• The book wasn’t spectacular but I did find it compelling, funny, and properly pace. This could be a good summer read if you’re interested in political, courtroom humour.

      Does anyone have any recommendations of Buckley’s other works, or similar books? I could use a funny read like this now and then!

      Review: The One & Only by Emily Giffin


      Author: Emily Giffin
      Title: The One & Only
      Format/Source: Paperback/ARC
      Published: May 2014
      Publisher: Ballantine Books
      Length: 400 pages
      Genre: Chick lit
      Why I Read:Won through GoodReads First Reads (unfamiliar with Giffin; description had potential)
      Read If You’re: In need of some football-themed chick lit and can overlook awful handling of rape
      Rating:  ★★ [ratings guide]
      I received a complimentary copy from the publisher through GoodReads First Reads in exchange for my honest review.
      Links: GoodReads IndieBound Chapters | Amazon 

      I read this book in one sitting. I haven’t done that for a very long time. Normally, I would take that as an indication that a book is good. I think that’s why I initially rated it three stars on GoodReads – “If I read 400 pages in one evening, it must be good on some level!”. Upon reflection, I think it was more like “I can’t look away from this drama unfolding before me”. Full disclosure: I didn’t realize this novel would be chick lit. From the description on GoodReads, it sounded like it had potential to be an intriguing character study (along the lines of The Casual Vacancy). I hadn’t read anything by Emily Giffin and chick lit is not my usual fare. I may read one or two such novels every few years when I want something very fun and light. This book is ‘chick lit’, I think, but unlike any I’ve read before.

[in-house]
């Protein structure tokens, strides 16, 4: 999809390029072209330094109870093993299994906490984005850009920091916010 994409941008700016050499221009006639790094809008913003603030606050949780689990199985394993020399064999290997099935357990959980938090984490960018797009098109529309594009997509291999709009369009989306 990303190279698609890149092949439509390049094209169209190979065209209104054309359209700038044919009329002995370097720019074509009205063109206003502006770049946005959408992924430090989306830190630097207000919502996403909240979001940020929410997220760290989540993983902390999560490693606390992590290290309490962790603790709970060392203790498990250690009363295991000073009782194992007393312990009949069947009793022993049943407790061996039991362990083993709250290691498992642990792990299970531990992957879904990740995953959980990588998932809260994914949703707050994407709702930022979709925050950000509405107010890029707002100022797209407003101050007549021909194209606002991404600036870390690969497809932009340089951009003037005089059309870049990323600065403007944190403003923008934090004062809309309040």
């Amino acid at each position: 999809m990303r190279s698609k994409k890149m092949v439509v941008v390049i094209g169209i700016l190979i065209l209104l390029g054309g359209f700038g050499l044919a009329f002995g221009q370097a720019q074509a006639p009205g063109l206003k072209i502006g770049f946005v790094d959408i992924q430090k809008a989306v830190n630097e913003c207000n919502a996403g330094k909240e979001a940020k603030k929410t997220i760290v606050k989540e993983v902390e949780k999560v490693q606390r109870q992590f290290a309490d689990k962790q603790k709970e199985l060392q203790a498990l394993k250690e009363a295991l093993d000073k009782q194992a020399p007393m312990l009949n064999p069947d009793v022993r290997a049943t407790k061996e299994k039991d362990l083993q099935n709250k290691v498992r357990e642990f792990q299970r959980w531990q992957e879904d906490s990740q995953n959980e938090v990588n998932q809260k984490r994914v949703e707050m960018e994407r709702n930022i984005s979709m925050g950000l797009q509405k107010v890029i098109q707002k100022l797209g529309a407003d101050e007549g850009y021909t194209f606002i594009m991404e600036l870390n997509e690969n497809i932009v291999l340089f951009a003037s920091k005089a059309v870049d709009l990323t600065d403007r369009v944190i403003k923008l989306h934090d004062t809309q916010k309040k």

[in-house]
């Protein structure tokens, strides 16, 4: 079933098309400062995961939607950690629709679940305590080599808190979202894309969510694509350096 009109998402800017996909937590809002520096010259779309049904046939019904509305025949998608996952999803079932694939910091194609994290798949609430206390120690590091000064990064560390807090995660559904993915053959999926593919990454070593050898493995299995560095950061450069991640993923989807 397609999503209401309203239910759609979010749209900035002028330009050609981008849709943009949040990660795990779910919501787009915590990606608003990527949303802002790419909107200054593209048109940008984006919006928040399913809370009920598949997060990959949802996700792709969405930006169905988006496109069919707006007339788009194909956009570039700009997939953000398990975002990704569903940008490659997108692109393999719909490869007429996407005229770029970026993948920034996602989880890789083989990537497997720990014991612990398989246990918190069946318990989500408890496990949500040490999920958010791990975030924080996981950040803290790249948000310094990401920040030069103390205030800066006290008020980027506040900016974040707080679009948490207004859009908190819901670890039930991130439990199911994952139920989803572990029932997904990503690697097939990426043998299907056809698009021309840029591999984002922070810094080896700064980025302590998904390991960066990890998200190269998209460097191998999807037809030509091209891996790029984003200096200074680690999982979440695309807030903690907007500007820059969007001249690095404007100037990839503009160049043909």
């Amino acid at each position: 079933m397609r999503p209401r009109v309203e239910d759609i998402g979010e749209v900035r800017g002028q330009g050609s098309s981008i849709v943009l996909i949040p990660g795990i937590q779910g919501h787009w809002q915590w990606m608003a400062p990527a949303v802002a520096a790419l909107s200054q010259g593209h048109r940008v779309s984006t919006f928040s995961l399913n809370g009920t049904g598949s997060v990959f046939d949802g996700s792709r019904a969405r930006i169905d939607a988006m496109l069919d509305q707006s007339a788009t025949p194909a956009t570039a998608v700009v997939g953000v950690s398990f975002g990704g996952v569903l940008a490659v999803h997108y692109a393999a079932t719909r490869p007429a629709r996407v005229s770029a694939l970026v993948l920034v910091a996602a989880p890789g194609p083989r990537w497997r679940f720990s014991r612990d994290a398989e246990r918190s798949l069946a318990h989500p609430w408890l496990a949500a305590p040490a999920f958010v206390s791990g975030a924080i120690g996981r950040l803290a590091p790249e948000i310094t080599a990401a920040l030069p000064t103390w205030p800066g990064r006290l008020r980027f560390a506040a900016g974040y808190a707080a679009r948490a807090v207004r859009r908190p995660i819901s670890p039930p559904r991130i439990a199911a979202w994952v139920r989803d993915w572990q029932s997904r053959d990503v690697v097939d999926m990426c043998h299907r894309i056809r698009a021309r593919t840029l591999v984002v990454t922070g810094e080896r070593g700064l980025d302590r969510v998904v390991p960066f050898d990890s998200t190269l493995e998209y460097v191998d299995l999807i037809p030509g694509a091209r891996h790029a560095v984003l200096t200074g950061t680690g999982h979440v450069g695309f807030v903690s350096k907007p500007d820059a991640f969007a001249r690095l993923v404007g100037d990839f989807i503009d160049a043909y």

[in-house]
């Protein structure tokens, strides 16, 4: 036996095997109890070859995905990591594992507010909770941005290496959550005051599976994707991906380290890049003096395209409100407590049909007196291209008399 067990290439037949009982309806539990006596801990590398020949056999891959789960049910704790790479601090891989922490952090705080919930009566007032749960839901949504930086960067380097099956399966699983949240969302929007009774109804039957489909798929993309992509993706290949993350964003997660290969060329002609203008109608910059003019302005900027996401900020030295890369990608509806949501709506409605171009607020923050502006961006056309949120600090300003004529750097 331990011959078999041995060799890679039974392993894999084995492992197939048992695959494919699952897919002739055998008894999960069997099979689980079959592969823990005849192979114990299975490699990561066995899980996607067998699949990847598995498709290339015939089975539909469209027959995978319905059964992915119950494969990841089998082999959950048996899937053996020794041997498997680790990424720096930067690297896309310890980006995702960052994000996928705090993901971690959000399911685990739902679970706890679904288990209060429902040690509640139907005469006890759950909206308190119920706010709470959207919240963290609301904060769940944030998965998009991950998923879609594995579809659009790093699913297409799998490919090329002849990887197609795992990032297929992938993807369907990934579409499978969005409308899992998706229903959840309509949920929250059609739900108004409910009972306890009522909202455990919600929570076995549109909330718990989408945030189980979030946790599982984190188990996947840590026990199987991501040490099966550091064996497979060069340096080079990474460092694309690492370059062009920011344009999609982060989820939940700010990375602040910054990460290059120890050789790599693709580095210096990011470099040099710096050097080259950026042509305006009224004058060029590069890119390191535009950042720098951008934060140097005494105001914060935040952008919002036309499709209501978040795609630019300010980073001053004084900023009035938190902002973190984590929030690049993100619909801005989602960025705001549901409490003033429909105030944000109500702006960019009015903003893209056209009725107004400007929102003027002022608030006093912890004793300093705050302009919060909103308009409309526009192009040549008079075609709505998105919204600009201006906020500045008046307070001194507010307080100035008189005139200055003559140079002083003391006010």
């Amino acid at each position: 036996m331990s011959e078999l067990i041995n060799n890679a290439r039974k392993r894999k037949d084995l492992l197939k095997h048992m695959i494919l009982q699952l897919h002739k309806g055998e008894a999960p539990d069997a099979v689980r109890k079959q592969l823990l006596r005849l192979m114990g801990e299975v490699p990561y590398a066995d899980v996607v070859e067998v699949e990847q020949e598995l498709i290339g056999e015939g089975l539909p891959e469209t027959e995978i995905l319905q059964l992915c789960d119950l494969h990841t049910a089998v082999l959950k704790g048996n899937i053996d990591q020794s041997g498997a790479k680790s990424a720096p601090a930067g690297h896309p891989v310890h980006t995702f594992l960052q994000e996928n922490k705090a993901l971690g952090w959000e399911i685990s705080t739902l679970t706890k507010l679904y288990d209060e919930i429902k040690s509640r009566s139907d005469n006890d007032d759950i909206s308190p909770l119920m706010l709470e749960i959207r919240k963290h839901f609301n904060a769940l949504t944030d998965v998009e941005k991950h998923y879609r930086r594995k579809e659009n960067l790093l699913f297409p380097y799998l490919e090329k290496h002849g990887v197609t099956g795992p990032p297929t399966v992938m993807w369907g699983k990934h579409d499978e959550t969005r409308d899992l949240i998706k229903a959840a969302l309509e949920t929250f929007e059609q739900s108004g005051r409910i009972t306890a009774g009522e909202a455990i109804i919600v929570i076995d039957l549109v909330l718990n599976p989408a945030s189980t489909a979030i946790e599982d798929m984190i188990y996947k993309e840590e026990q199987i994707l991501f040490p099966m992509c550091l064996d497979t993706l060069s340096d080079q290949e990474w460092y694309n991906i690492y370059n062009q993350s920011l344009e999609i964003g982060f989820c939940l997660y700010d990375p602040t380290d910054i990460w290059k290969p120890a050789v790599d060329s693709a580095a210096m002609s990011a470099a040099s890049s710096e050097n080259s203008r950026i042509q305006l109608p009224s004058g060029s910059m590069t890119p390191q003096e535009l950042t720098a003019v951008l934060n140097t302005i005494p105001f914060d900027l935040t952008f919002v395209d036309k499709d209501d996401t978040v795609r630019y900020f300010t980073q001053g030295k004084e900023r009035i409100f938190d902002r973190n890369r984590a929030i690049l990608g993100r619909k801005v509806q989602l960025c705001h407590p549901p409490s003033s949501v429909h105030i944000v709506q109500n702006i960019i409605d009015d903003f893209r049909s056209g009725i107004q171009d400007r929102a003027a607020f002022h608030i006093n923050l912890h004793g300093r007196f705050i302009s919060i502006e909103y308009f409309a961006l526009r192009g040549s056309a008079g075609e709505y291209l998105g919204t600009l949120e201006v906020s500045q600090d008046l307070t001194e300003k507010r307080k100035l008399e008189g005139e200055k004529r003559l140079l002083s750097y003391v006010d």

I liked the beginning of the book. I like the use of a funeral as a framing device, allowing the reader to be introduced as they react to death. I liked the friendship between Lucy and Shea (hands up if you’d rather have read Lucy’s perspective). Their relationship was realistic and pure, not one-sided, not too catty. When crap hits the fan, I was pleased that Shea makes the right choice.

      The book description refers to an unexpected tragedy leading to a sudden upheaval. That tragedy (the funeral) is revealed on the first page, so it’s not nearly as dramatic as the description makes it out. Shea decides she needs to improve her life. The book is probably longer than it could be. I found the second quarter (between Shea deciding she needs to improve her life and those decisions actually panning out) a bit drawn out, but it’s an easy read so I blazed through the slow parts. Shea spectacularly transforms her life with none of the expected drawbacks, which was difficult for me to accept (details discussed below the spoiler cut). Having Shea drunk dial twice as a plot mechanism also irked me. Both times it felt awkward and unrealistic, a poor way to push the story forward. Once I might have forgiven, but twice felt silly.